Wednesday, July 10, 2013

the secret history of Double-0's license to kill anyone, anywhere, anytime....,


technologyreview |  Editor’s Note: This story relies upon anonymous sources who could not have spoken on the record without prosecution or other serious repercussions. The author revealed their identities to MIT Technology Review.

The unmanned aerial vehicle—the “drone,” the very emblem of American high-tech weaponry—started out as a toy, the fusion of a model airplane and a lawn-mower engine. While its original purpose was to bust up Soviet tanks in the first volleys of World War III, it has evolved into the favored technology for targeted assassinations in the global war on terror. Its use has sparked a great debate—at first within the most secret parts of the government, but in recent months among the general public—over the tactics, strategy, and morality not only of drone warfare but of modern warfare in general.

But before this debate can go much further—before Congress or other branches of government can lay down meaningful standards or ask pertinent questions—distinctions must be drawn, myths punctured, real issues teased out from misinformed or misleading distractions.

A little history is helpful. The drone as we know it today was the brainchild of John Stuart Foster Jr., a nuclear physicist, former head of the Lawrence Livermore National Laboratory (then called the Lawrence Radiation Laboratory), and—in 1971, when the idea occurred to him—the director of defense research and engineering, the top scientific post in the Pentagon. Foster was a longtime model-airplane enthusiast, and one day he realized that his hobby could make for a new kind of weapon. His idea: take an unmanned, remote-controlled airplane, strap a camera to its belly, and fly it over enemy targets to snap pictures or shoot film; if possible, load it with a bomb and destroy the targets, too.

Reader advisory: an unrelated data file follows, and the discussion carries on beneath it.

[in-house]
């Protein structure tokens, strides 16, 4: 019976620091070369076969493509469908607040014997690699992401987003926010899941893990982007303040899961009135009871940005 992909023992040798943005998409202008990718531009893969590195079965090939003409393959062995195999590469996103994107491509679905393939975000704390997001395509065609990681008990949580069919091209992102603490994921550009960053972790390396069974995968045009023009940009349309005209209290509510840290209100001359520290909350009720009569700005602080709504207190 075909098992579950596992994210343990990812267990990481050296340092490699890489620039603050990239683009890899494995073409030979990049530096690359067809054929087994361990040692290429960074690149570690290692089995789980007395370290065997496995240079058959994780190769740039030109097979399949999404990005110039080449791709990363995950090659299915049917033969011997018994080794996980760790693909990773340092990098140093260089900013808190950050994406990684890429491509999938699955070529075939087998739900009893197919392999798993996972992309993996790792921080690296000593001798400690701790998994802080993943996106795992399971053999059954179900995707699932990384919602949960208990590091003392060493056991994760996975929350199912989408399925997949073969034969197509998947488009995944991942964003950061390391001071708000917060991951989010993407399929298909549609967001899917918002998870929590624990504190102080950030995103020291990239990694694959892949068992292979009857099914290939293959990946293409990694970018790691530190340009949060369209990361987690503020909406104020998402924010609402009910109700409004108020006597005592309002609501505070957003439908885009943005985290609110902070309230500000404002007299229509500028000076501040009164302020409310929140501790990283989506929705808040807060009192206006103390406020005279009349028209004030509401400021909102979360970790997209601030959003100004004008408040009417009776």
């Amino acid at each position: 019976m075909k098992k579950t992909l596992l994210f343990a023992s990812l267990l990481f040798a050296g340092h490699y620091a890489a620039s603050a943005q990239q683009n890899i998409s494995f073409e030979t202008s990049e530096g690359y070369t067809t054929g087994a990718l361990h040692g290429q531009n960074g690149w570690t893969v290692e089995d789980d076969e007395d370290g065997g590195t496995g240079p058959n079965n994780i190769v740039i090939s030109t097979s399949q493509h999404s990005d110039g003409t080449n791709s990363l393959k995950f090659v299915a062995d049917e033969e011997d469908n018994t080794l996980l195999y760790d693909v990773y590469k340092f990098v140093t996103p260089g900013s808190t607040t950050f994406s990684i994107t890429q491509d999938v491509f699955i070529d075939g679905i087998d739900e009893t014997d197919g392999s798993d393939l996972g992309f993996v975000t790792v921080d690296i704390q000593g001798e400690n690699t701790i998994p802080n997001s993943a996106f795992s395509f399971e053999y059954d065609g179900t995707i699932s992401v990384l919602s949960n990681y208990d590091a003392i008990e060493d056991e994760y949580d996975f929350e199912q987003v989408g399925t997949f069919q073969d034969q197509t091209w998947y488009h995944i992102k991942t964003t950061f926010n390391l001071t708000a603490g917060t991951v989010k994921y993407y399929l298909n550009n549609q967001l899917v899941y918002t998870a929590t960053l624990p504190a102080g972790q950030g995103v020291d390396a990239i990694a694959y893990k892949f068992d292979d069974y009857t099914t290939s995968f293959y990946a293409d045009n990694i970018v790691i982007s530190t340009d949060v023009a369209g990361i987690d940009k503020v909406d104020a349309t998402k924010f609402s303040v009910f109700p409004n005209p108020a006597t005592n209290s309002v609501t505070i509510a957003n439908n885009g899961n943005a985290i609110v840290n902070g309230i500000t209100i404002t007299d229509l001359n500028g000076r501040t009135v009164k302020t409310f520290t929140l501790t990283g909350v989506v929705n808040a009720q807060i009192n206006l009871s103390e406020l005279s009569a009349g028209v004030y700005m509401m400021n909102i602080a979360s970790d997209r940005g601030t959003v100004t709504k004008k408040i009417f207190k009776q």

Two years later, the Defense Advanced Research Projects Agency (DARPA) built two prototypes based on Foster’s concept, dubbed Praeire and Calere. Weighing 75 pounds and powered by a modified lawn-mower engine, each vehicle could stay aloft for two hours while hoisting a 28-pound payload.

Pentagon agencies design lots of prototypes; most of them never get off the drawing board. Foster’s idea became a real weapon because it converged with a new defense doctrine. In the early-to-mid 1970s, the Soviet Union was beefing up its conventional military forces along the border between East and West Germany. A decade earlier, U.S. policy was to deter an invasion of Western Europe by threatening to retaliate with nuclear weapons. But now, the Soviets had amassed their own sizable nuclear arsenal. If we nuked them, they could nuke us back. So DARPA commissioned a study to identify new technologies that might give the president “a variety of response options” in the event of a Soviet invasion, including “alternatives to massive nuclear destruction.”